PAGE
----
Whatever the case, be brief. You don't want to get into the nitty-gritty details — it's a waste of everyone's time. But you do want to give enough reason so they can understand what they can be doing better or differently in their recruitment process.
3. Express your interest in keeping in touch should opportunities arise and align in the future.
Express that you're interested in keeping in touch in case there are future opportunities that work out better. You never know what the future holds, and they might have your dream job open up down the line. So keep the lines of communication open in case that happens. You want them to keep you in mind and think of you whenever opportunities arise.
4. Follow up with a thank-you email if you’ve declined in person or by phone.
After declining the job offer either in person or by phone, make sure to follow up with a thank-you note by email. You just want to reiterate your points that you appreciate their time and consideration and that you hope to keep in touch going forward. This is just a nice way of truly driving home how appreciative you are so that you show your respect and they keep you in mind for future opportunities.
5. Actually stay in touch.
It's important to stay on good terms with the organization and/or hiring manager because you don't know when your paths might cross again. As we've underscored, it's a great idea to keep the lines of communications open — and don't wait for them to reach out to you. Check-in from time to time. For example, if there's an industry conference coming up, ask if they'll be there and if they're open to grabbing a cup of coffee to catch up.
How do I decline a job offer with a current employer?
If you're working for the company that offers you the new job, you can follow the same protocol for turning down the job offer. It's especially important in this case to stay professional, as you don't want to make the duration of your career with the company awkward. If you handle the situation with professionalism, you won't have to worry about that at all.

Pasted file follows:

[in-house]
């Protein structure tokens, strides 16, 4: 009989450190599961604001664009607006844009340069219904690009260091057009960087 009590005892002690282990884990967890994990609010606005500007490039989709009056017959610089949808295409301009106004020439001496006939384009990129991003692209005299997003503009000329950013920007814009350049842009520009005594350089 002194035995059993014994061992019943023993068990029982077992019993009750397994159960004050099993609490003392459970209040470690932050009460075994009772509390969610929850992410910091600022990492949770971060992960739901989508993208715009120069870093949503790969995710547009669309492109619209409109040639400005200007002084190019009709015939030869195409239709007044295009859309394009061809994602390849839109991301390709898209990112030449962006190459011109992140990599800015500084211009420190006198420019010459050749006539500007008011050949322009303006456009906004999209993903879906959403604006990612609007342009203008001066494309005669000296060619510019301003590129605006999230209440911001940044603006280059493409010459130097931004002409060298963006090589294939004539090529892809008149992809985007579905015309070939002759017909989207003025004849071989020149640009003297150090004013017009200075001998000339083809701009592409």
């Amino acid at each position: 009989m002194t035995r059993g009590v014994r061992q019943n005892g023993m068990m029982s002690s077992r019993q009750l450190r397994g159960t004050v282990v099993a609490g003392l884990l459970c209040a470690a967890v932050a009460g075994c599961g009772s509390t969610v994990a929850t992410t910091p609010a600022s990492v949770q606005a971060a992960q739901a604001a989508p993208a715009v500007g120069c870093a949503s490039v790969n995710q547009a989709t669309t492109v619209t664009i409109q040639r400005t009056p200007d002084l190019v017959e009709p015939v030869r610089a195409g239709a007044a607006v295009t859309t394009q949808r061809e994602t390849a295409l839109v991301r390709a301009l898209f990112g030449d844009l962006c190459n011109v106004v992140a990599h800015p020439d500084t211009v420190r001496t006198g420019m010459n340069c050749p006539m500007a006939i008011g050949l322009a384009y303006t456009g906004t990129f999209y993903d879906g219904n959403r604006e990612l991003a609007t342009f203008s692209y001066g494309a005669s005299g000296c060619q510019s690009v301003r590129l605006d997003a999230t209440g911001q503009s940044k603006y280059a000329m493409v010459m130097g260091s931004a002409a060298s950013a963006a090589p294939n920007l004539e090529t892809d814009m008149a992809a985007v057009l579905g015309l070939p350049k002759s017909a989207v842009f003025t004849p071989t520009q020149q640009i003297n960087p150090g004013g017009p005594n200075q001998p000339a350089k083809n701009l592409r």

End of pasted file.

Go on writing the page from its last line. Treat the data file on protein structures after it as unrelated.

So, again, express your appreciation for the company's consideration, give a valid reason as to why you don't want to take the other job (perhaps you're really loving your current role with the company or perhaps you don't want to make a lateral move when you're hoping to move up in your current role soon, etc.), and then let them know that you're still keeping an open mind for future opportunities. You can do the same by following up with an email if you've declined the job offer in person or by phone, again, too.
Whatever you do, keep your words clear and concise. Be respectful. Stay professional. And don’t burn bridges.
AnnaMarie Houlis is a feminist, a freelance journalist and an adventure aficionado with an affinity for impulsive solo travel. She spends her days writing about women’s empowerment from around the world. You can follow her work on her blog, HerReport.org, and follow her journeys on Instagram @her_report, Twitter @herreportand Facebook.